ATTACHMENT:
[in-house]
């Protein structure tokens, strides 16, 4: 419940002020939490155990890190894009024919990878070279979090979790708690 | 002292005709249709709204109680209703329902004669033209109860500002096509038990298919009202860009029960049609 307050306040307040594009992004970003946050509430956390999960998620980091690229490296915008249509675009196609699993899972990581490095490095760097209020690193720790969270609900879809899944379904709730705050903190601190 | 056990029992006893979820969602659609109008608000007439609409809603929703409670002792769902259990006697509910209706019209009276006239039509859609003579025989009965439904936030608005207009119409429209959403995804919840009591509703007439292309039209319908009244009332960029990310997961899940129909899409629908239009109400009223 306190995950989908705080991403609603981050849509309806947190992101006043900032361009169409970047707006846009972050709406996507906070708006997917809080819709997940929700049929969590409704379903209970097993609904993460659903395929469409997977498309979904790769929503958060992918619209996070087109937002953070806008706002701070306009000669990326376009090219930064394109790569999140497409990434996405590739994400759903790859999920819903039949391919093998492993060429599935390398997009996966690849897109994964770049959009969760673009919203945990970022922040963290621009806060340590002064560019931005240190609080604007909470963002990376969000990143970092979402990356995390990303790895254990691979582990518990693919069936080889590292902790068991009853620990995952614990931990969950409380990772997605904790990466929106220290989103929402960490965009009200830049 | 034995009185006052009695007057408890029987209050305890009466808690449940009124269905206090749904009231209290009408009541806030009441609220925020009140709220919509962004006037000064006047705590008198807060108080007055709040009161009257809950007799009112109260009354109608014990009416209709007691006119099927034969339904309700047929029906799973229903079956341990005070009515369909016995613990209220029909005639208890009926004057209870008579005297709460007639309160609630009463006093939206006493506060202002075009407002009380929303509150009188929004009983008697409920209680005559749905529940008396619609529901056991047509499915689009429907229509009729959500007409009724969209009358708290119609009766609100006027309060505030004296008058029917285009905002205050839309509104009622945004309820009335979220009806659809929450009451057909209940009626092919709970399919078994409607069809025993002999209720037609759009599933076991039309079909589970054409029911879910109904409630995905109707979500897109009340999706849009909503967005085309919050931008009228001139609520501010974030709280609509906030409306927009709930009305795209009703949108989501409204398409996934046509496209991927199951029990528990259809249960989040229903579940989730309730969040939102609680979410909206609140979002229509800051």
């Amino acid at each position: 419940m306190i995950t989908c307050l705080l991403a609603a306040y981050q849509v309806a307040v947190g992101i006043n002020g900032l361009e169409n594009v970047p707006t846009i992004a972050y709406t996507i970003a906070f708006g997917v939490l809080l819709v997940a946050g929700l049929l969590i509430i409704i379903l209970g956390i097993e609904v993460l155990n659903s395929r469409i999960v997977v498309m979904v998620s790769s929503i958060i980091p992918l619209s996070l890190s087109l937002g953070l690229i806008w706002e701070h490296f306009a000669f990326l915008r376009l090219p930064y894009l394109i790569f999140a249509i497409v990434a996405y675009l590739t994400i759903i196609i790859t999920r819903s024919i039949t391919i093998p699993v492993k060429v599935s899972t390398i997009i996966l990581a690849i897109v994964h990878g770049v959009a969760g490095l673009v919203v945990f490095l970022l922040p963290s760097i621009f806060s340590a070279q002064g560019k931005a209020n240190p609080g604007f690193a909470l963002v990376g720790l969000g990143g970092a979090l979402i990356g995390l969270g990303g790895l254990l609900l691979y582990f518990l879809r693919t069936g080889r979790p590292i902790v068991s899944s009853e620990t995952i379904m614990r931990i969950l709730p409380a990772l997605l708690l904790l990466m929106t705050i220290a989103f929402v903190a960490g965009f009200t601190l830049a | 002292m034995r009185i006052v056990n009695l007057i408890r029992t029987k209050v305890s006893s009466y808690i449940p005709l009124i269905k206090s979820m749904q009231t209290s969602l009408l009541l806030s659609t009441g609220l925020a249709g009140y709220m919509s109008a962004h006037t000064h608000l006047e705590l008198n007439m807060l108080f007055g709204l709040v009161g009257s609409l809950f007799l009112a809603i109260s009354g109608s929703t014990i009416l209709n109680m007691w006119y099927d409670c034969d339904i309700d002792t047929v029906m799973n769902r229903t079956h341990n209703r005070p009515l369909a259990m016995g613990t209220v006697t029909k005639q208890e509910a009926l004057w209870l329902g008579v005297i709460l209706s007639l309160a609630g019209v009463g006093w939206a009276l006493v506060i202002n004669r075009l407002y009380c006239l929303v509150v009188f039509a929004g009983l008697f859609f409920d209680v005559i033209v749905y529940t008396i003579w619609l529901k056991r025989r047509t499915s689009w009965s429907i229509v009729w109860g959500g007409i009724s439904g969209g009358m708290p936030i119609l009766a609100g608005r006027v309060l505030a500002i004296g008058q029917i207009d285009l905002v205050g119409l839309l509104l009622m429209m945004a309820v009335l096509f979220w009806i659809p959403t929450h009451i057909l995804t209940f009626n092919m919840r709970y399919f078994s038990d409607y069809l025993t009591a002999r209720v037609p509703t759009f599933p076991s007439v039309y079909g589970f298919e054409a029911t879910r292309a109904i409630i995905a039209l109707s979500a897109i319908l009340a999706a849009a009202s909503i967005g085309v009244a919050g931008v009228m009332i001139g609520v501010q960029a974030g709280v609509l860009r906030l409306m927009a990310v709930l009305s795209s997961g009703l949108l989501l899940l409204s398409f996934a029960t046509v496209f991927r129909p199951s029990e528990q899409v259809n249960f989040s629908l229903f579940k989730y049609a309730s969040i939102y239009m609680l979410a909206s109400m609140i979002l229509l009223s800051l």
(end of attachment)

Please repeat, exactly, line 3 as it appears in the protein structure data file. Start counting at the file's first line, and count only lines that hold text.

């Amino acid at each position: 419940m306190i995950t989908c307050l705080l991403a609603a306040y981050q849509v309806a307040v947190g992101i006043n002020g900032l361009e169409n594009v970047p707006t846009i992004a972050y709406t996507i970003a906070f708006g997917v939490l809080l819709v997940a946050g929700l049929l969590i509430i409704i379903l209970g956390i097993e609904v993460l155990n659903s395929r469409i999960v997977v498309m979904v998620s790769s929503i958060i980091p992918l619209s996070l890190s087109l937002g953070l690229i806008w706002e701070h490296f306009a000669f990326l915008r376009l090219p930064y894009l394109i790569f999140a249509i497409v990434a996405y675009l590739t994400i759903i196609i790859t999920r819903s024919i039949t391919i093998p699993v492993k060429v599935s899972t390398i997009i996966l990581a690849i897109v994964h990878g770049v959009a969760g490095l673009v919203v945990f490095l970022l922040p963290s760097i621009f806060s340590a070279q002064g560019k931005a209020n240190p609080g604007f690193a909470l963002v990376g720790l969000g990143g970092a979090l979402i990356g995390l969270g990303g790895l254990l609900l691979y582990f518990l879809r693919t069936g080889r979790p590292i902790v068991s899944s009853e620990t995952i379904m614990r931990i969950l709730p409380a990772l997605l708690l904790l990466m929106t705050i220290a989103f929402v903190a960490g965009f009200t601190l830049a | 002292m034995r009185i006052v056990n009695l007057i408890r029992t029987k209050v305890s006893s009466y808690i449940p005709l009124i269905k206090s979820m749904q009231t209290s969602l009408l009541l806030s659609t009441g609220l925020a249709g009140y709220m919509s109008a962004h006037t000064h608000l006047e705590l008198n007439m807060l108080f007055g709204l709040v009161g009257s609409l809950f007799l009112a809603i109260s009354g109608s929703t014990i009416l209709n109680m007691w006119y099927d409670c034969d339904i309700d002792t047929v029906m799973n769902r229903t079956h341990n209703r005070p009515l369909a259990m016995g613990t209220v006697t029909k005639q208890e509910a009926l004057w209870l329902g008579v005297i709460l209706s007639l309160a609630g019209v009463g006093w939206a009276l006493v506060i202002n004669r075009l407002y009380c006239l929303v509150v009188f039509a929004g009983l008697f859609f409920d209680v005559i033209v749905y529940t008396i003579w619609l529901k056991r025989r047509t499915s689009w009965s429907i229509v009729w109860g959500g007409i009724s439904g969209g009358m708290p936030i119609l009766a609100g608005r006027v309060l505030a500002i004296g008058q029917i207009d285009l905002v205050g119409l839309l509104l009622m429209m945004a309820v009335l096509f979220w009806i659809p959403t929450h009451i057909l995804t209940f009626n092919m919840r709970y399919f078994s038990d409607y069809l025993t009591a002999r209720v037609p509703t759009f599933p076991s007439v039309y079909g589970f298919e054409a029911t879910r292309a109904i409630i995905a039209l109707s979500a897109i319908l009340a999706a849009a009202s909503i967005g085309v009244a919050g931008v009228m009332i001139g609520v501010q960029a974030g709280v609509l860009r906030l409306m927009a990310v709930l009305s795209s997961g009703l949108l989501l899940l409204s398409f996934a029960t046509v496209f991927r129909p199951s029990e528990q899409v259809n249960f989040s629908l229903f579940k989730y049609a309730s969040i939102y239009m609680l979410a909206s109400m609140i979002l229509l009223s800051l």